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Speech at the Opening Ceremony of Special School, Nairobi, Kenya - 1961-05-05

Friday, 1961, May 5
Ismaili Magazine
Aga Khan IV (H.H. Prince Karim)

5:30 PM, FRIDAY, MAY 5, 1961

Ladies and Gentlemen, My Spiritual Children,

For a number of hours earlier today I has wondering whether I would arrive in Kenya in time to be present here to open this new School. My worries were all the more sharpened by the fact that I attach special. importance to this afternoon's ceremony.

We are here today not to open a normal school. We are opening an institution outside the programme of the Ministries of Education in Kenya, Tanganyika and Uganda I must change slightly my speech here, because my Administrator has performed the miracle of getting money from the Ministry of Education.

I was not aware of this situation so I will have to make up for the last. May I say, however, that I am most grateful to the Government for contributing both the land and some money to help us build this institution. Two years ago I discussed the idea of building such a school with the representative of the Government who told me then that this should be considered as a luxury. Perhaps indeed this School is a luxury. In hard times it would not be justifiable to spend money on a school for disabled children when there is a lack of money already for building institutions used to educate fully healthy children. But in my view a luxury becomes a necessity when it is true that it renders a service and is useful to the Ministry in its development plan.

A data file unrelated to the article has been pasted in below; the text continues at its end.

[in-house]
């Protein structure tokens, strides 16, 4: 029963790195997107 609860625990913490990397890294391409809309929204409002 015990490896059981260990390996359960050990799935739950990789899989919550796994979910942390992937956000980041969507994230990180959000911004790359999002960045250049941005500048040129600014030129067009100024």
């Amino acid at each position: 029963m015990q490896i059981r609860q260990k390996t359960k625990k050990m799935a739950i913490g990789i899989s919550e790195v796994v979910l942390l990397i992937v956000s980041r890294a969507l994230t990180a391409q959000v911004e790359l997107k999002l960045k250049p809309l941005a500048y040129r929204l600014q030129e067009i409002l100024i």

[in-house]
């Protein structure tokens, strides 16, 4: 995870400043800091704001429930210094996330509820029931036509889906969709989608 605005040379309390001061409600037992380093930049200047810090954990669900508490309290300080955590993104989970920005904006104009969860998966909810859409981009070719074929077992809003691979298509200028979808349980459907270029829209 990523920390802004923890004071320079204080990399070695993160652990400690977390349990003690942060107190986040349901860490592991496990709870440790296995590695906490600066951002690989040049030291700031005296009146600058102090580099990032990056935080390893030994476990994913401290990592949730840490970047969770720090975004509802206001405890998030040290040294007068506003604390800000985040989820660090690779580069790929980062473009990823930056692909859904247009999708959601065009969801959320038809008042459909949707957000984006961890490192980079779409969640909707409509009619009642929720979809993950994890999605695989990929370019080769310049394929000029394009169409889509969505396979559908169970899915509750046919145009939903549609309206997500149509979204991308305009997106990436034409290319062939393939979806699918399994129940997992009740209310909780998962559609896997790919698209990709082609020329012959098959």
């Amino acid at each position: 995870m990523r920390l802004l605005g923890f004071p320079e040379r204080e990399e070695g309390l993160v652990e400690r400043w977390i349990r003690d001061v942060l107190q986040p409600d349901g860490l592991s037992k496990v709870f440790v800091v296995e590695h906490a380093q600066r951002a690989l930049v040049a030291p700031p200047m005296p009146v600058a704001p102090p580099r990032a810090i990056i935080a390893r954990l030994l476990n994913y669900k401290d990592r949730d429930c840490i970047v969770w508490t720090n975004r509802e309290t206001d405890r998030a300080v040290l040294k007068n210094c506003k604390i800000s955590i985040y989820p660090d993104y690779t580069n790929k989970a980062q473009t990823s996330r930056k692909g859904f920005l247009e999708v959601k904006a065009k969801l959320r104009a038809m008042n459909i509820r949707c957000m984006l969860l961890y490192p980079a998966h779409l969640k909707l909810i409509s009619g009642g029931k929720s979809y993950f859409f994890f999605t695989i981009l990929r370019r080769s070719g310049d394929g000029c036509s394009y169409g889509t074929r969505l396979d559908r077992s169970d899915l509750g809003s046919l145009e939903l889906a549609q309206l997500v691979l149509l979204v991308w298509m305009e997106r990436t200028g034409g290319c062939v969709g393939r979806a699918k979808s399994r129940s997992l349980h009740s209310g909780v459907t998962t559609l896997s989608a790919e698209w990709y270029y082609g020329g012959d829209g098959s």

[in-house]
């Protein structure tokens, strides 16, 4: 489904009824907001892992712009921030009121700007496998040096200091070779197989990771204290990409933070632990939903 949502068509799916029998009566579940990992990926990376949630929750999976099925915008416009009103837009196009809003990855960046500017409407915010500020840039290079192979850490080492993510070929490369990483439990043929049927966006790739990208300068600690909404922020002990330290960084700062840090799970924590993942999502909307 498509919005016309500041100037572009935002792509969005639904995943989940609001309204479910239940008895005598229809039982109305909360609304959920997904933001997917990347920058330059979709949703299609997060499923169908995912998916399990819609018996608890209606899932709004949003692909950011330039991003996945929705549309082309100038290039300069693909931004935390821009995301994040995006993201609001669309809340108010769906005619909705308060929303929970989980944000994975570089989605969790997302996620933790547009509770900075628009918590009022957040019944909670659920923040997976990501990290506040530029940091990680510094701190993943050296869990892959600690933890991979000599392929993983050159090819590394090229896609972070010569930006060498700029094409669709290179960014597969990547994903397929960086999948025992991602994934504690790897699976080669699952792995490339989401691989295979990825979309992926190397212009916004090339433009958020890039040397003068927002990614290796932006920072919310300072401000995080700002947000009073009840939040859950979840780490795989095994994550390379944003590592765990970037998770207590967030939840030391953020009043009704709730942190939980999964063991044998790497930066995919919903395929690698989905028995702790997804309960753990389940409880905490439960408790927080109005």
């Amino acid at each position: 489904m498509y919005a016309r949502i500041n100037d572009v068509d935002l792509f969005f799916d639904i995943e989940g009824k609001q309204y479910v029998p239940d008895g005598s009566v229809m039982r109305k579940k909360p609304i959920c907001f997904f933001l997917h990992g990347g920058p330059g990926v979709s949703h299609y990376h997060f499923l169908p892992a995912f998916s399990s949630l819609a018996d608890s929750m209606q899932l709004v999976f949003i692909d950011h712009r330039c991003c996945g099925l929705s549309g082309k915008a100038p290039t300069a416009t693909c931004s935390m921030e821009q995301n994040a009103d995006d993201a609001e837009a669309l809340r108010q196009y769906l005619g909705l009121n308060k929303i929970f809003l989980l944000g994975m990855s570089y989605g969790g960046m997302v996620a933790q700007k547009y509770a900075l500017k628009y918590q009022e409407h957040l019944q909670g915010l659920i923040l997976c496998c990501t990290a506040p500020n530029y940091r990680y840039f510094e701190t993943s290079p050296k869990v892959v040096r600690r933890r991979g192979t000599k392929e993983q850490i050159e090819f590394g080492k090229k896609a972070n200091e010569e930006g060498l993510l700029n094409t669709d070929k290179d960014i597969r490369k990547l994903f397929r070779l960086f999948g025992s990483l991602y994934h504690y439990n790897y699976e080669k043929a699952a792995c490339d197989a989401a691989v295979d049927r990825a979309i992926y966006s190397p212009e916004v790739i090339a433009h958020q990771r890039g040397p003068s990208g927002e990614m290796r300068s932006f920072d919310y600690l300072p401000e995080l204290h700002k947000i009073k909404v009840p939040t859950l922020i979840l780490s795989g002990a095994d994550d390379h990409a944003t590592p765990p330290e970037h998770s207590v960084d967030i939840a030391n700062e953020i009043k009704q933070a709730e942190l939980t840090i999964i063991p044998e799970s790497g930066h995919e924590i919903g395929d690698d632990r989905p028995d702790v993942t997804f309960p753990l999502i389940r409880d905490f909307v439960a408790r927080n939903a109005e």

In British East Africa today the population may be some 22 millions. If ten percent of this figure represents school age children there there would be two million two hundred thousand such children and if one percent of this figure represents disabled children then there would be twenty two thousand disabled children who would need specialised education. These figures are of course certainly inaccurate. The percentage of boys and girls eligible for school in East Africa is well over ten percent of the total population. But I have taken these figures as a proof to this institution which is already far too small for its purpose. In East Africa and in Kenya certainly as far as I know, there is no other Asian School devoted to helping and educating disabled children.

I think, Ladies and Gentlemen, that there is ample proof, therefore, of the great necessity for such an institution. In my mind also our efforts here today are symbolic of a field in which private endeavour, private capital and private energy by a very small section of the population of the land can render a valuable service to Kenya

Lastly this School stands for an ideal to which I attach the greatest value. While the politicians are working their ways to the major problems, while they are trying to plan a well considered part for the future development of Kenya, the special services of the citizens must continue to grow and the greater the efforts in this field prior to independence, the larger will be the sum of money available to the independent Government to meet new financial commitments which will be due to the very fact of independence.

May I take this occasion once again to thank all those who contributed to the construction and the completion of this School.

On behalf of my community and myself I would like to say that we are most grateful indeed for all their help.


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